You start with a single keychain, which is created automatically the first time you log in to your Mac OS X user account. Your default keychain has the same password as your login password. This keychain is unlocked automatically when you log in to Mac OS X and is referred to in Keychain Access menus as the “login” keychain. By clicking on the lock in the upper right corner of the Keychain window you can lock and unlock your keychains.

You can create different keychains to store passwords for different purposes (for example, one for work and one for online shopping) or make a copy of a keychain so you can take it with you to other computers or sync your keychains with your .Mac account. This can be particularly handy if you use multiple computers. I used to carry my keychain on my Flashkey so that I can plug it into a USB port and have all my passwords wherever I am but now, with Tiger, it is always available via my .Mac account.

Here’s how you can access your keychain over a network or use a removable disk or flash media to take it with you to another computer:

1. Locate your keychain in Library/Keychains, inside your home folder.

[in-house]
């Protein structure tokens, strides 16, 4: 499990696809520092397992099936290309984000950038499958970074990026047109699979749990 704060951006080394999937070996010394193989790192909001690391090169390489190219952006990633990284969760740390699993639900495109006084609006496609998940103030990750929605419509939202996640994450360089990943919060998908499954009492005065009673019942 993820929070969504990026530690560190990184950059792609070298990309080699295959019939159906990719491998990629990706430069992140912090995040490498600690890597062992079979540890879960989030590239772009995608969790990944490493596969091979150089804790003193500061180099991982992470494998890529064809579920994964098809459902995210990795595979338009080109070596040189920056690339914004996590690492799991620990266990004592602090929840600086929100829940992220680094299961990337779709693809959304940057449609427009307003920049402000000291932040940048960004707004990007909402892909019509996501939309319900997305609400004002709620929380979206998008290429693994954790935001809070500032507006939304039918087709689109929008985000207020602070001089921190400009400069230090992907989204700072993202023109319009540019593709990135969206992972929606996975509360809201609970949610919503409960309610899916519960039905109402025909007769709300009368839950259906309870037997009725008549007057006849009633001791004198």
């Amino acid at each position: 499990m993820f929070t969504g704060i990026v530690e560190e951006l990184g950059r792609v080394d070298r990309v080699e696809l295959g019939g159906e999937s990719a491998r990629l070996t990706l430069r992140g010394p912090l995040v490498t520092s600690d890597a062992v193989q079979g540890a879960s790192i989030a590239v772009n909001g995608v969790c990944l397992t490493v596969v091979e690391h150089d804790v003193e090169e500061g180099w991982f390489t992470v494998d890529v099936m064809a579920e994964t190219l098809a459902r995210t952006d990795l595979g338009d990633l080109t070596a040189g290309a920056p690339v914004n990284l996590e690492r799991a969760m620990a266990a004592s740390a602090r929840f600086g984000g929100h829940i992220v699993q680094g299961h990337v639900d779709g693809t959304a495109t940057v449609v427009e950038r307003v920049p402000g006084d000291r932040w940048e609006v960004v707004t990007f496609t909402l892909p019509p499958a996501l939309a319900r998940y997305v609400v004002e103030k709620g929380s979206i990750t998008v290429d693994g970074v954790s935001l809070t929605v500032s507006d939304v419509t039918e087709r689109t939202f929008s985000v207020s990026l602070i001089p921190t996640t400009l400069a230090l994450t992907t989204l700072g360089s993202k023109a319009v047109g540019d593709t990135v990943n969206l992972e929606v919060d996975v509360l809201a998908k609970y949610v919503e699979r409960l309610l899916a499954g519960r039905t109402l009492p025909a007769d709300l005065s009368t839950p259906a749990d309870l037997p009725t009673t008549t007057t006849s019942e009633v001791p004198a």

2. Copy your keychain to a location on the network where it is accessible from the other computer, or onto a removable storage device or flash media.

3. If you copied your keychain onto a removable device, connect it to the other computer or insert the disc.

4. On the other computer, open Keychain Access and choose File > Add Keychain.

5. Locate your keychain and click Open.

When I forget my password, it is a simple matter to use Keychain Access to find it.

You can also use your keychain to securely store sensitive information unrelated to your computer, such as personal identification numbers (PINs) for a bank account, credit card numbers, confidential notes, or any other information that you want to keep private. Open Keychain Access, Show Keychains, select the Keychain you wish to use and then click on “Note” in the Keychain tool bar. Type in a name for the note to help you remember what it is, type in the information you want to save, and click “Add.”